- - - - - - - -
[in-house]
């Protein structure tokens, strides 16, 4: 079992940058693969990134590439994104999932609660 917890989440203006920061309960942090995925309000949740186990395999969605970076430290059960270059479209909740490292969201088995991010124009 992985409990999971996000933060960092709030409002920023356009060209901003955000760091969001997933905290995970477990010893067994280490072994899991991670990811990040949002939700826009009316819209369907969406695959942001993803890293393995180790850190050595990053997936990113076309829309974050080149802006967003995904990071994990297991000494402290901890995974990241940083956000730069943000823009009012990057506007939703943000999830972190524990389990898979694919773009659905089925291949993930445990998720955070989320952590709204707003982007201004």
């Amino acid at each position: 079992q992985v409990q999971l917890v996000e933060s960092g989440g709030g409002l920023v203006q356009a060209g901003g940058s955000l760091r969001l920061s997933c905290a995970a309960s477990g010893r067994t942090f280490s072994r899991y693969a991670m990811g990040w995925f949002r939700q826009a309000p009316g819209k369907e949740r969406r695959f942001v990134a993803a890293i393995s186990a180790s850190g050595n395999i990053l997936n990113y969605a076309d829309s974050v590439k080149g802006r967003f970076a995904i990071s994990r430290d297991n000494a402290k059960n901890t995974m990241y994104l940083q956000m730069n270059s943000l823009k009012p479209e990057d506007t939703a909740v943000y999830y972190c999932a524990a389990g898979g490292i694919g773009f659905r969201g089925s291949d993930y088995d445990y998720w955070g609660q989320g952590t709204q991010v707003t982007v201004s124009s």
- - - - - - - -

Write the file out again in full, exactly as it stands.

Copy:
[in-house]
């Protein structure tokens, strides 16, 4: 079992940058693969990134590439994104999932609660 917890989440203006920061309960942090995925309000949740186990395999969605970076430290059960270059479209909740490292969201088995991010124009 992985409990999971996000933060960092709030409002920023356009060209901003955000760091969001997933905290995970477990010893067994280490072994899991991670990811990040949002939700826009009316819209369907969406695959942001993803890293393995180790850190050595990053997936990113076309829309974050080149802006967003995904990071994990297991000494402290901890995974990241940083956000730069943000823009009012990057506007939703943000999830972190524990389990898979694919773009659905089925291949993930445990998720955070989320952590709204707003982007201004």
């Amino acid at each position: 079992q992985v409990q999971l917890v996000e933060s960092g989440g709030g409002l920023v203006q356009a060209g901003g940058s955000l760091r969001l920061s997933c905290a995970a309960s477990g010893r067994t942090f280490s072994r899991y693969a991670m990811g990040w995925f949002r939700q826009a309000p009316g819209k369907e949740r969406r695959f942001v990134a993803a890293i393995s186990a180790s850190g050595n395999i990053l997936n990113y969605a076309d829309s974050v590439k080149g802006r967003f970076a995904i990071s994990r430290d297991n000494a402290k059960n901890t995974m990241y994104l940083q956000m730069n270059s943000l823009k009012p479209e990057d506007t939703a909740v943000y999830y972190c999932a524990a389990g898979g490292i694919g773009f659905r969201g089925s291949d993930y088995d445990y998720w955070g609660q989320g952590t709204q991010v707003t982007v201004s124009s």